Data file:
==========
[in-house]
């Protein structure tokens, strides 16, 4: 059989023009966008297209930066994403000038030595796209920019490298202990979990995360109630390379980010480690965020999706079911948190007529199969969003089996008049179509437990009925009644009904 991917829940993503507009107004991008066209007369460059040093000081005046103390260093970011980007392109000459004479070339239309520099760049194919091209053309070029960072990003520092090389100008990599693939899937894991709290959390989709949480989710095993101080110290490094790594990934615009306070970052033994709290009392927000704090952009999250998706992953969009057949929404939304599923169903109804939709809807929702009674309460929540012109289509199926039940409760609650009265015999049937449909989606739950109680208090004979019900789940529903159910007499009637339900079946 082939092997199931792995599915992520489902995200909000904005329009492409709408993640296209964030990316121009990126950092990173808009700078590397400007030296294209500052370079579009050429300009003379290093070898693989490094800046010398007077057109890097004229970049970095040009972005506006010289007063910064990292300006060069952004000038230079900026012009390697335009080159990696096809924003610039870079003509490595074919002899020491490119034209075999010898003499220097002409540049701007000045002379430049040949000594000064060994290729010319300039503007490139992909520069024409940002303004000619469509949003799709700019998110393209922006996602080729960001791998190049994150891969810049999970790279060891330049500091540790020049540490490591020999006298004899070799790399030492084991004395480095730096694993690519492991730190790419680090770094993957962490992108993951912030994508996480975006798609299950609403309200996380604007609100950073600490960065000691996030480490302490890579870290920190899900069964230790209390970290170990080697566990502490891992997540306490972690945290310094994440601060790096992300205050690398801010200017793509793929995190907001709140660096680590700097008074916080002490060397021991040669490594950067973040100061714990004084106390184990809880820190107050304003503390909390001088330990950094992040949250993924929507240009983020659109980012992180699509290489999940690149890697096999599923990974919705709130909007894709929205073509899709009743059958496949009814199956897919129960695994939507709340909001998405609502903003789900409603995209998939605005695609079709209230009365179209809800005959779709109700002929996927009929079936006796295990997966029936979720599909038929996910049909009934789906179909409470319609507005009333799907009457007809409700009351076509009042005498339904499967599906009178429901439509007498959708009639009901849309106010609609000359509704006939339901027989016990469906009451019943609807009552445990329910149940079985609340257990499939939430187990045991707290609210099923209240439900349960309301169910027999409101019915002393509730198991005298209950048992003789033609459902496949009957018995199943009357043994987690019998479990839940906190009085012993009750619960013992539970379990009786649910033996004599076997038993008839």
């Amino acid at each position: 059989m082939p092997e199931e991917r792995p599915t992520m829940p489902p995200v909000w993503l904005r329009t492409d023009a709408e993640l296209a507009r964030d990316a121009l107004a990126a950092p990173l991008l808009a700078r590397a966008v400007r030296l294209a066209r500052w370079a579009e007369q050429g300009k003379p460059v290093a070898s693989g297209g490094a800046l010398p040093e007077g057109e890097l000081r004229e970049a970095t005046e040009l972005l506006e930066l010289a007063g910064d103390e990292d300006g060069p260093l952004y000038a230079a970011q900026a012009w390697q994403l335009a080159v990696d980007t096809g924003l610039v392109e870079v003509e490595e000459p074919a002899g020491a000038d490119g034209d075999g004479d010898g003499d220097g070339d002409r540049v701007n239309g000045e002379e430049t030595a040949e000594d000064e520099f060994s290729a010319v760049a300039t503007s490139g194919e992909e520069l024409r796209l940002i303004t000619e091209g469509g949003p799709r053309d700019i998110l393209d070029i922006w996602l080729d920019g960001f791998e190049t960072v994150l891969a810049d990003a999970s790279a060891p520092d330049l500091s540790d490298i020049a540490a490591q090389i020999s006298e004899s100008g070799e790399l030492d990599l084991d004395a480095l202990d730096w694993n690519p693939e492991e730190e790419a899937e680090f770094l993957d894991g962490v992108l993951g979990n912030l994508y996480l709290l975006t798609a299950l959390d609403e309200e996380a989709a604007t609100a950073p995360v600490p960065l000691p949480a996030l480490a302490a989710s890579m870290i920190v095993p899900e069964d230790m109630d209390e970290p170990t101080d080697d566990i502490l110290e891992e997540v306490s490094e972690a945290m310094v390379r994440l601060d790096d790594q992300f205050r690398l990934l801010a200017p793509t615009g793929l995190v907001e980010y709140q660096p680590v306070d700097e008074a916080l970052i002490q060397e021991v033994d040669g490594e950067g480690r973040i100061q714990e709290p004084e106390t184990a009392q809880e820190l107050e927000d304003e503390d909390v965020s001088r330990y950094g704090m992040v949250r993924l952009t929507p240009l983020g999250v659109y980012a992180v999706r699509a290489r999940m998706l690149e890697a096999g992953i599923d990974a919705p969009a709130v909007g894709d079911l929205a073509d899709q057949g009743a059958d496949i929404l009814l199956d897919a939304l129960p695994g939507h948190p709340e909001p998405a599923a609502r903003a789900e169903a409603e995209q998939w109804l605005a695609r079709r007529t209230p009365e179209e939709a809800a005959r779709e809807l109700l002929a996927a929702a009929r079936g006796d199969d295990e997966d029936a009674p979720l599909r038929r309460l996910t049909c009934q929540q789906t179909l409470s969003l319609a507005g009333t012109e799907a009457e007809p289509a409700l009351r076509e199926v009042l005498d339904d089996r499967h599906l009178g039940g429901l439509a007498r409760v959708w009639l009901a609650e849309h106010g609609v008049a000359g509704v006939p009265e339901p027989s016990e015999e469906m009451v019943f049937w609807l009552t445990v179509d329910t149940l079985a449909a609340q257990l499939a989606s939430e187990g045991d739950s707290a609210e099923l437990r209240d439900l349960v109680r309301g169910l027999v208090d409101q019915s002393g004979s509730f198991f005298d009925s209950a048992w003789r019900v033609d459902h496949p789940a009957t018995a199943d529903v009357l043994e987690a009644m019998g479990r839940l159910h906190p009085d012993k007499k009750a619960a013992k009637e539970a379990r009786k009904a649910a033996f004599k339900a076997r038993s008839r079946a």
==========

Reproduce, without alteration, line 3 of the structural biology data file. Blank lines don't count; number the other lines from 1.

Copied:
């Amino acid at each position: 059989m082939p092997e199931e991917r792995p599915t992520m829940p489902p995200v909000w993503l904005r329009t492409d023009a709408e993640l296209a507009r964030d990316a121009l107004a990126a950092p990173l991008l808009a700078r590397a966008v400007r030296l294209a066209r500052w370079a579009e007369q050429g300009k003379p460059v290093a070898s693989g297209g490094a800046l010398p040093e007077g057109e890097l000081r004229e970049a970095t005046e040009l972005l506006e930066l010289a007063g910064d103390e990292d300006g060069p260093l952004y000038a230079a970011q900026a012009w390697q994403l335009a080159v990696d980007t096809g924003l610039v392109e870079v003509e490595e000459p074919a002899g020491a000038d490119g034209d075999g004479d010898g003499d220097g070339d002409r540049v701007n239309g000045e002379e430049t030595a040949e000594d000064e520099f060994s290729a010319v760049a300039t503007s490139g194919e992909e520069l024409r796209l940002i303004t000619e091209g469509g949003p799709r053309d700019i998110l393209d070029i922006w996602l080729d920019g960001f791998e190049t960072v994150l891969a810049d990003a999970s790279a060891p520092d330049l500091s540790d490298i020049a540490a490591q090389i020999s006298e004899s100008g070799e790399l030492d990599l084991d004395a480095l202990d730096w694993n690519p693939e492991e730190e790419a899937e680090f770094l993957d894991g962490v992108l993951g979990n912030l994508y996480l709290l975006t798609a299950l959390d609403e309200e996380a989709a604007t609100a950073p995360v600490p960065l000691p949480a996030l480490a302490a989710s890579m870290i920190v095993p899900e069964d230790m109630d209390e970290p170990t101080d080697d566990i502490l110290e891992e997540v306490s490094e972690a945290m310094v390379r994440l601060d790096d790594q992300f205050r690398l990934l801010a200017p793509t615009g793929l995190v907001e980010y709140q660096p680590v306070d700097e008074a916080l970052i002490q060397e021991v033994d040669g490594e950067g480690r973040i100061q714990e709290p004084e106390t184990a009392q809880e820190l107050e927000d304003e503390d909390v965020s001088r330990y950094g704090m992040v949250r993924l952009t929507p240009l983020g999250v659109y980012a992180v999706r699509a290489r999940m998706l690149e890697a096999g992953i599923d990974a919705p969009a709130v909007g894709d079911l929205a073509d899709q057949g009743a059958d496949i929404l009814l199956d897919a939304l129960p695994g939507h948190p709340e909001p998405a599923a609502r903003a789900e169903a409603e995209q998939w109804l605005a695609r079709r007529t209230p009365e179209e939709a809800a005959r779709e809807l109700l002929a996927a929702a009929r079936g006796d199969d295990e997966d029936a009674p979720l599909r038929r309460l996910t049909c009934q929540q789906t179909l409470s969003l319609a507005g009333t012109e799907a009457e007809p289509a409700l009351r076509e199926v009042l005498d339904d089996r499967h599906l009178g039940g429901l439509a007498r409760v959708w009639l009901a609650e849309h106010g609609v008049a000359g509704v006939p009265e339901p027989s016990e015999e469906m009451v019943f049937w609807l009552t445990v179509d329910t149940l079985a449909a609340q257990l499939a989606s939430e187990g045991d739950s707290a609210e099923l437990r209240d439900l349960v109680r309301g169910l027999v208090d409101q019915s002393g004979s509730f198991f005298d009925s209950a048992w003789r019900v033609d459902h496949p789940a009957t018995a199943d529903v009357l043994e987690a009644m019998g479990r839940l159910h906190p009085d012993k007499k009750a619960a013992k009637e539970a379990r009786k009904a649910a033996f004599k339900a076997r038993s008839r079946a």